PRESS RELEASE July 12 2013



Two west country men who have spent the last 26 days rowing 2,000 miles non-stop around Britain set a new world record when they reached Tower Bridge today(Friday).

Jason McKinlay and Josh Tarr, from Salcombe, Devon knocked 11 days off the existing world record when they came home after 41days 4hours and 38minutes at sea in a rowing boat no bigger than a family saloon.

On June 1, six boats set off from Tower Bridge to race around Britain’s mainland.

By the end of the first week, when the race reached Land’s End, four crews had abandoned the race, mainly due to mechanical problems caused by rough seas.

The only two boats left racing were a four-man team, the Islanders, as well as Jason and Josh, who are known as Team Savoir Faire.

The four-man crew finished two weeks ago, setting a new world record of 26 days for the epic 2,000-mile non-stop race, the world’s toughest rowing race.

Despite having just two rowers, Jason and Josh have managed to complete the epic journey in under six weeks, living in a boat no bigger than a family saloon.

They braved storms and huge waves in the Irish Sea and were pinned down by bad weather for several days in the north of Scotland.

When they returned to Tower Bridge after nearly six weeks at sea, the two-man crew were met by family and well wishers at the Royal Naval Reserve base, HMS President.

Chris Usborne, race director of GBRow 2013, said: “After battling challenging weather and tidal conditions, Savoir Faire are enjoying excellent weather on their final lap of GBRow 2013. In a measured and very professional row, they have smashed the current world record by 20per cent to become new World Record holders and finish the toughest rowing race in the world.”

Will de Laszlo, race President and skipper of the crew that set the previous world record in 2005 said: “It was an epic effort. Massive congratulations to the record-breaking team. I’m incredibly proud to be involved in an event that hopefully will inspire other people achieve great things.”

For interviews with Jason McKinlay and Josh Tarr or race organisers or for more details contact:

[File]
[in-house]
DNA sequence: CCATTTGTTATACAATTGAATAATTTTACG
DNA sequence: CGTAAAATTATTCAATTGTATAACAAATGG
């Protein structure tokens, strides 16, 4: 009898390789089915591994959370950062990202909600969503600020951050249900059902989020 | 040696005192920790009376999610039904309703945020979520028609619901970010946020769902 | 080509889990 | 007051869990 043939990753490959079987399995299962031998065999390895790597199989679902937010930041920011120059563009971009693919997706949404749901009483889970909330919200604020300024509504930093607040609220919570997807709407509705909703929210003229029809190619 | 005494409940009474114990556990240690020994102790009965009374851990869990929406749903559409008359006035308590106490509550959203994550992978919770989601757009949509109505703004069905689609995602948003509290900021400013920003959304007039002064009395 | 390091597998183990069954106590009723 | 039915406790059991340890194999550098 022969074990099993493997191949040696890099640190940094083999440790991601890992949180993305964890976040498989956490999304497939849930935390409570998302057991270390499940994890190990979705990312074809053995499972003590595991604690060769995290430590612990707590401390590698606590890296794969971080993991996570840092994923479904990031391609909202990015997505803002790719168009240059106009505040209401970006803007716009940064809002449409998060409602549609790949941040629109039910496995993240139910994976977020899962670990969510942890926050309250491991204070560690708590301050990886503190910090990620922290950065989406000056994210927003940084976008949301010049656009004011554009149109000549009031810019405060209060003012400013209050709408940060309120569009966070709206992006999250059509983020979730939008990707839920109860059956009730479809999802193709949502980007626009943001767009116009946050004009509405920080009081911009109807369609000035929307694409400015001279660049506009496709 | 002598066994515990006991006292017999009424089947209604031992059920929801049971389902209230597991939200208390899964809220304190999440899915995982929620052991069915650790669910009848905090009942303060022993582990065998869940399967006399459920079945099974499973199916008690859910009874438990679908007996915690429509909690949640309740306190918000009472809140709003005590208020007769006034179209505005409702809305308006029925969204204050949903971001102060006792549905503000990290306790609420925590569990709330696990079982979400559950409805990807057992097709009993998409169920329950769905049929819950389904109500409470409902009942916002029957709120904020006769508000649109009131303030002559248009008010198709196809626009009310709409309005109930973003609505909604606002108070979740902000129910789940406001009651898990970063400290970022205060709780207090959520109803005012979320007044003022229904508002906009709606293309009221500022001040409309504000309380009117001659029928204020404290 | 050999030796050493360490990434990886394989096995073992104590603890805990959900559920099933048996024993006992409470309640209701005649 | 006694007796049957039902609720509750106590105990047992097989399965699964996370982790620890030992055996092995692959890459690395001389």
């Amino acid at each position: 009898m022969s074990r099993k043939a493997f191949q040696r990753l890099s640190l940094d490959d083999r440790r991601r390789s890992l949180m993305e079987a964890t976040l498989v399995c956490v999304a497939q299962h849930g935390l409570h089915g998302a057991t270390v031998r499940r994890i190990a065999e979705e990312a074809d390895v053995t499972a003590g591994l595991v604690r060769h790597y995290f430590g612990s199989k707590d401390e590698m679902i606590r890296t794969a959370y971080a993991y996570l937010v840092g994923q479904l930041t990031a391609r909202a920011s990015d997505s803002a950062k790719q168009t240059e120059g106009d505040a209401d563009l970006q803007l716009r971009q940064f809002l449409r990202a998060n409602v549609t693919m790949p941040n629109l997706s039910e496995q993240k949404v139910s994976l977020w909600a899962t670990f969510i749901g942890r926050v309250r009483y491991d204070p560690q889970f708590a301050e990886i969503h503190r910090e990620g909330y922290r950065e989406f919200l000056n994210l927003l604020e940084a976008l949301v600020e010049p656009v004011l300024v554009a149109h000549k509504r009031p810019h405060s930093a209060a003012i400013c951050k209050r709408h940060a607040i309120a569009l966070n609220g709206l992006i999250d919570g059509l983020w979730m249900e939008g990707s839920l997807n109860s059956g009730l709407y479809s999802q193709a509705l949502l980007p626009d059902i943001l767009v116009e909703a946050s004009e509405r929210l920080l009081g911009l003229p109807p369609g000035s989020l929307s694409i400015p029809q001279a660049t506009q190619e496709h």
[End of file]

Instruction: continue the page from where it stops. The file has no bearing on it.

Mike Ridley at GB Row 2013

(m) 07836 376 943   T 01474 85 45 45


Royalty free photos available on

Note to Editors

In 2010, Army doctors Nick Dennison and Hamish Reid rowed around UK in 51 days but they started and finished at Lymington, Hants and did not go up and down the River Thames, which adds another two days to journey.



Age: 42   Life coach and gym owner 

From: Now lives in Salcombe, Devon with wife Sarah and their children Oliver, 3, and baby Emilia Rose, born in February. Originally from Cheshire.


ProfileJason is an adventurer who has rowed the Atlantic. He has run no fewer than 55 marathons, including a marathon on Everest and the gruelling Marathon of the Sands in the Sahara desert. After rowing around Britain, he hopes to complete the Bob Graham round, covering 42peaks in the Lake District in 24 hours.

 Jason is convinced that a pair of rowers is the way to beat the record because of the crew dynamics.


Height:  6ft 3ins      94kilos



Age: 27

From: Churchstow, near Salcombe, Devon. Works as a sound recordist and lives with partner Helen.

Profile: Growing up near Salcombe, Josh Tarr is an avid surfer and accomplished sailor. He has also tried his hand at lots outdoor pursuits like kayaking and mountaineering. Last year he cycled alone and unassisted from Lands End to John O’Groats to raise money for charity.

Height  6ft          Weight 14stone.



‘Why is this race the ‘toughest rowing race in the world?’

Totally unaided, crews in GBRow 2013  tackled the most dangerous & fast turning tides on the planet; cross the world’s busiest shipping lanes, have to avoid heavy shipping including car ferries, industrial fishing trawlers & private yachts on autopilot and navigate live firing ranges at Lydd, Wembury & Aberporth. Just being close to & in sight of land for almost the entire duration makes it easy to quit. They will also cover a distance of over 2000 miles in the very unpredictable Great British weather. Put all these together, and GBRow 2013 is tougher than any other rowing race anywhere in the world.

 ‘What is meant by non-stop and unassisted?’

The crews not allowed tie up into any port during their 2000-mile journey. They must carry all their own food and water. Each boat has a machine onboard to turn seawater into fresh for drinking. They are allowed to anchor at sea if the tide is too strong.

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